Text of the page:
The first international trip since the onset of the COVID-19 pandemic brought us to Bilbao, which offers many photographic opportunities and challenges. Of course there is the Guggenheim museum which photographers can best take advantage of for stunning images if they use a digital camera with an ultra-wide angle lens or a wide angle zoom.
But the point of going out with an analog B&W set up was different. I wanted to capture a somber mood in the streets of Bilbao in line with the weather (mostly rainy) in late April. Also, I had a new lens (the Voigtländer 35 mm f/1.4 Nokton Classic II MC) that I wanted to run through its street photography paces, and I had never shot Kodak Tri-X. I had heard and read a lot about this film, its history and its current reincarnation. Pushing it 2 stops to 1600 ISO supposedly would provide much more contrast (and grain) – and I would call this “grit” or “bite”. This promised to be just right for the stated purpose. Needless to say, being mostly a color photographer, this project pushed me a bit out of my comfort zone.
The Leica M4-2 is a wonderful purely mechanical veteran, a bit of an underdog in the Leica M film camera line-up (maybe even more so than the M5). It may be the best value you can currently get. No light meter, and the 35 mm frame lines being the widest. Estimating light in the dark streets using “sunny 16 rule” is a bit daunting. Fortunately, the Tri-X is very forgiving, and we live in the iPhone age, providing a free lightmeter app that did the trick in most situations.
Overall I had a lot of fun roaming the streets, and there were quite a few keepers on the role when developed (development and high quality scans by the The Darkroom) that captured the mood as intended.
Overall, this camera and lens combination is great for street photography. 35 mm frame lines are the widest for this camera, maybe a limitation if you are a 28 mm shooter. Pushing Kodak Tri X (or 400TX as it is called now) gave me the desired contrast without the grain becoming anything close to being offensive. There may be room for more pushing.
Thanks for reading,
If you want to see more of my Bilbao photos feel free to look at my Flickr Album from this trip:
The link to my photography Flickr site is:
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8 thoughts on “5 Frames in Bilbao with Leica M4-2, Voigtländer VM 35 mm f/1.4 Nokton Classic II MC, Kodak Tri-X pushed 2 stops (1600 ISO).”
Great photos. Nice work. I currently have Tri-X at 1600 in my Leica M7 and am looking forward to seeing the results at this speed.
Thank you, Michael. You will not be disappointed.
Great urban shots. I love the little striped ‘bugs’ in front of the municipal building and I am always a sucker for city dog photos.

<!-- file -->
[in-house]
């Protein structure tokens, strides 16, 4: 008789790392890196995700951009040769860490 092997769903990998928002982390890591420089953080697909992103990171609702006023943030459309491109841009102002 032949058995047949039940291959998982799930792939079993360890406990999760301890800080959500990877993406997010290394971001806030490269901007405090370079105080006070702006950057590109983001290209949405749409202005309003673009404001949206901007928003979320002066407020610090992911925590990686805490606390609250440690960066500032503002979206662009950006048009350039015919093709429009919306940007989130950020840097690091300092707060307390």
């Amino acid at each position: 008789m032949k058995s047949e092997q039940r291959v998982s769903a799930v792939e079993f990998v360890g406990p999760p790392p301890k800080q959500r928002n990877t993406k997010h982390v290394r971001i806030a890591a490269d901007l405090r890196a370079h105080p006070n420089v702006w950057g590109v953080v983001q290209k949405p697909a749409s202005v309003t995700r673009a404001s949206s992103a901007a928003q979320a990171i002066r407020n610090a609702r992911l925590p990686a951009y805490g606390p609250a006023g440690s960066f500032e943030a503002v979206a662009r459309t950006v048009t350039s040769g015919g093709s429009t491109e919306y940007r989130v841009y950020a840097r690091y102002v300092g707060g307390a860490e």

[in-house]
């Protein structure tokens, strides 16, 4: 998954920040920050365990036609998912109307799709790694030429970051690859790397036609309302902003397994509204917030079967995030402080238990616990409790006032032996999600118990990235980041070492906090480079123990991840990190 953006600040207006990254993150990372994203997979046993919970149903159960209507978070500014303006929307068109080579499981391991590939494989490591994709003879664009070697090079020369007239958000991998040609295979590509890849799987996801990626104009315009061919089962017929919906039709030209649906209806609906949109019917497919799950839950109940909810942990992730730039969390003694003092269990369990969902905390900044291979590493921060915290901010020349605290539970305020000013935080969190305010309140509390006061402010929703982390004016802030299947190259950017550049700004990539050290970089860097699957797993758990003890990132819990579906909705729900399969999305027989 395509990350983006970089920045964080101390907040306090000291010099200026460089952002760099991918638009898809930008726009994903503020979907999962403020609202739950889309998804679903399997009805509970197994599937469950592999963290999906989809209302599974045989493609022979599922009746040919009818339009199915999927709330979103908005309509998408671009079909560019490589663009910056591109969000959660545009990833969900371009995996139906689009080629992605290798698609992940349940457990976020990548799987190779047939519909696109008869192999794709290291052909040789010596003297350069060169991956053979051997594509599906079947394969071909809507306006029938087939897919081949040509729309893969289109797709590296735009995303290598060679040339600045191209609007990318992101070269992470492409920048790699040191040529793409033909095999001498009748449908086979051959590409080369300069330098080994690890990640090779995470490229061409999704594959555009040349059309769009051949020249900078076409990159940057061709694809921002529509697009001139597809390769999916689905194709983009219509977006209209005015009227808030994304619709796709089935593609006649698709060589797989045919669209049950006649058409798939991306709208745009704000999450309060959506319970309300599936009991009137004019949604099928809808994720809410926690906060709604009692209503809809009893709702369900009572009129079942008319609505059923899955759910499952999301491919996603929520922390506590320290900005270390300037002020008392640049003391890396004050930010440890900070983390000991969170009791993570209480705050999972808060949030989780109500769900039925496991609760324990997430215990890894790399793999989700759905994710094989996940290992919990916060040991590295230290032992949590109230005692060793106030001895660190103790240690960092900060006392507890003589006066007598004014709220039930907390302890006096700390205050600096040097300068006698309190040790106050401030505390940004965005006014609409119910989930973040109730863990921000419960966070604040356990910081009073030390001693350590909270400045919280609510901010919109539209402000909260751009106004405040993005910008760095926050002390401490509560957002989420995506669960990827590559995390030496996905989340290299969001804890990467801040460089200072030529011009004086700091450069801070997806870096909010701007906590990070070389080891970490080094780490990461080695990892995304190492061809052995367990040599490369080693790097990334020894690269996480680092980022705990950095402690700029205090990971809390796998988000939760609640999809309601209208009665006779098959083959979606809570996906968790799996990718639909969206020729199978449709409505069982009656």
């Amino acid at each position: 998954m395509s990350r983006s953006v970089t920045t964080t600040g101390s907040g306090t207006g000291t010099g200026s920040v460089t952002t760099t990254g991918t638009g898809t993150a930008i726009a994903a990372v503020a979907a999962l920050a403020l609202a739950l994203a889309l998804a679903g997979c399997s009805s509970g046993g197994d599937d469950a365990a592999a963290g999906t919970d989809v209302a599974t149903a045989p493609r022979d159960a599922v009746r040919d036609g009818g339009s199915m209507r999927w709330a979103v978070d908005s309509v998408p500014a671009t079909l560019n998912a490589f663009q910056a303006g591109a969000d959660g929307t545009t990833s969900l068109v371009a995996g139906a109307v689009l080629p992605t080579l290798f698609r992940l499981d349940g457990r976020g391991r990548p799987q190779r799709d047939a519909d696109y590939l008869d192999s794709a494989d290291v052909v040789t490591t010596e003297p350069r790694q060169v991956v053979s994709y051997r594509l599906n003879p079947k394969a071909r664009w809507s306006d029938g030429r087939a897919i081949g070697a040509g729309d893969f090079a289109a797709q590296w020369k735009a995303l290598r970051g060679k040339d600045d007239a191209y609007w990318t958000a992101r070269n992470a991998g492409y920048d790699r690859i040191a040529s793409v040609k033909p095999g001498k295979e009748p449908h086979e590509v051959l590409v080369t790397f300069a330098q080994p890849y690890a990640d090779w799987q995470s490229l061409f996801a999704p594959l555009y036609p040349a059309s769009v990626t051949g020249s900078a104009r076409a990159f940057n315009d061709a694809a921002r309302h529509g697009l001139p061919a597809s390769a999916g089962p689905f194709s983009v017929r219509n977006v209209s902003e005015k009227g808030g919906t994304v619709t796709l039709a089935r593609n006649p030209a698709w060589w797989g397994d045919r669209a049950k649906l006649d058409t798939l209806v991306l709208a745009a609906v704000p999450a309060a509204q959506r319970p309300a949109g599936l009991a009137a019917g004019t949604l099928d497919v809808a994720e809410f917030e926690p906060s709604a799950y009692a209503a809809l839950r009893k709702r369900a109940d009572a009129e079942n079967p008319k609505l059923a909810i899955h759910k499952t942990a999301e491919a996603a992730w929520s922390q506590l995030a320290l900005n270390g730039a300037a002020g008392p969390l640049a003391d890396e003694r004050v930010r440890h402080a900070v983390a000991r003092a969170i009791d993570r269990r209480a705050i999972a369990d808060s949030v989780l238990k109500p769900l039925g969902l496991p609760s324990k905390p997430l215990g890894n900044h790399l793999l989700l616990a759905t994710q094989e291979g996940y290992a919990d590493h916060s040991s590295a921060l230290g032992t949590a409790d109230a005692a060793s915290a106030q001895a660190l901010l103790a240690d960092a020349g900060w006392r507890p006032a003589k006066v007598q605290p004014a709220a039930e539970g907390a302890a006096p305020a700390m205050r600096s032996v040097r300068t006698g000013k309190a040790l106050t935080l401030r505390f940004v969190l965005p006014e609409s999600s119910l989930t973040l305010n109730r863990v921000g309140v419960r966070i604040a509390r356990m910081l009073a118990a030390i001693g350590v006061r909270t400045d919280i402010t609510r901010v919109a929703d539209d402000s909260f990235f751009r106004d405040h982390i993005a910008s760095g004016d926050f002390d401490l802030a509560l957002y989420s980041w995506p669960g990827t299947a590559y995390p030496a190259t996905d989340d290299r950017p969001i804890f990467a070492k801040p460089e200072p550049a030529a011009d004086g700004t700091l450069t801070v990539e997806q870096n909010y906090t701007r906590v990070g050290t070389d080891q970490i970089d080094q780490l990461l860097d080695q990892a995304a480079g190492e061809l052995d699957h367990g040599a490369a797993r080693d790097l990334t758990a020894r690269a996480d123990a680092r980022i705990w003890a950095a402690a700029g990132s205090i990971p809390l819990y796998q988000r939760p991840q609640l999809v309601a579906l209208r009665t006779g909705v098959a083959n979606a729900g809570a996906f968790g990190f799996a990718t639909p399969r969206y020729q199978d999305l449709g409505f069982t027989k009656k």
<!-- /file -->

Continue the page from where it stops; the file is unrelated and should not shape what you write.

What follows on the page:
We’re heading to London in about 4 weeks & I’m renting the 35mm f/1.4 Voigtlander to take along. I ‘m using a M4-P (another Leica that the purists tend to look down upon.)
What are your thoughts on the lens? I may buy it, but renting first costs less $$.
Thank you, Dan.
You will be as happy with this combo as I was with mine 🙂 (almost the same). I love the lens; bought it for its size, price and maximal aperture, although I have not used it much at f1.4, because I zone focus most of the time in the street at f8 or f11 (hence also the need to push the Tri-X on these grey days). Depending on what other lenses you have and on your filter usage, the only drawback may be the slightly unusual 43 mm filter diameter. This lens is not only great for film photography, but I have also been very happy with this lens when mounted with an adapter to my Canon R6 (see some of the Dublin photos on my flickr feed). As long as you are not a pixel peeper this lens is even great for digital. Enjoy London!
All of these photos turned out great! But that first one of the subway stars is phenomenal! Loved the write up and the photos!
Thank you, Lance. Agee, the “Fosterista” is my favorite, and I may print it for the wall.
Love those shots! I adore those deep dark shadows. Did you edit the Photos in post? I think i need to try some pushed Tri-x 400. Thanks for that :D! Rob
Thank you, Rob!
I think your question deserves a more in depth answer. So please, indulge me.
In principle, all my post processing is limited to Lightroom, and I try to do only what could have been done in a darkroom, i.e. dodging and burning, adjusting contrast with the choice of paper, (film) development times etc. etc. Only it so much easier now.
Specifically, for these pictures, digital processing was limited. For the “Fosterista” image the Clarity lever was moved mildly to +10, and a small bright spot on the left was “burned” with the brush tool. The other images also have Clarity lever adjustments. The last picture of the street in the old town had the most significant adjustments with Exposure +0.5, Shadows +17 and Clarity +18. That’s probably why this obviously underexposed picture appears softer (less contrasty).
Also, any post processing of these analog originals is limited by the (high quality) scans you get from the lab. In this case, the files you get from the Darkroom lab in California are high quality pdfs, but not TIFFs or RAWs, limiting what you can do in post processing. But fortunately, there is always the option to generate your own RAW scan from the original negative. Overall, I was surprised how little processing these scans of these images needed. I will definitely push Tri-X again for the right occasion.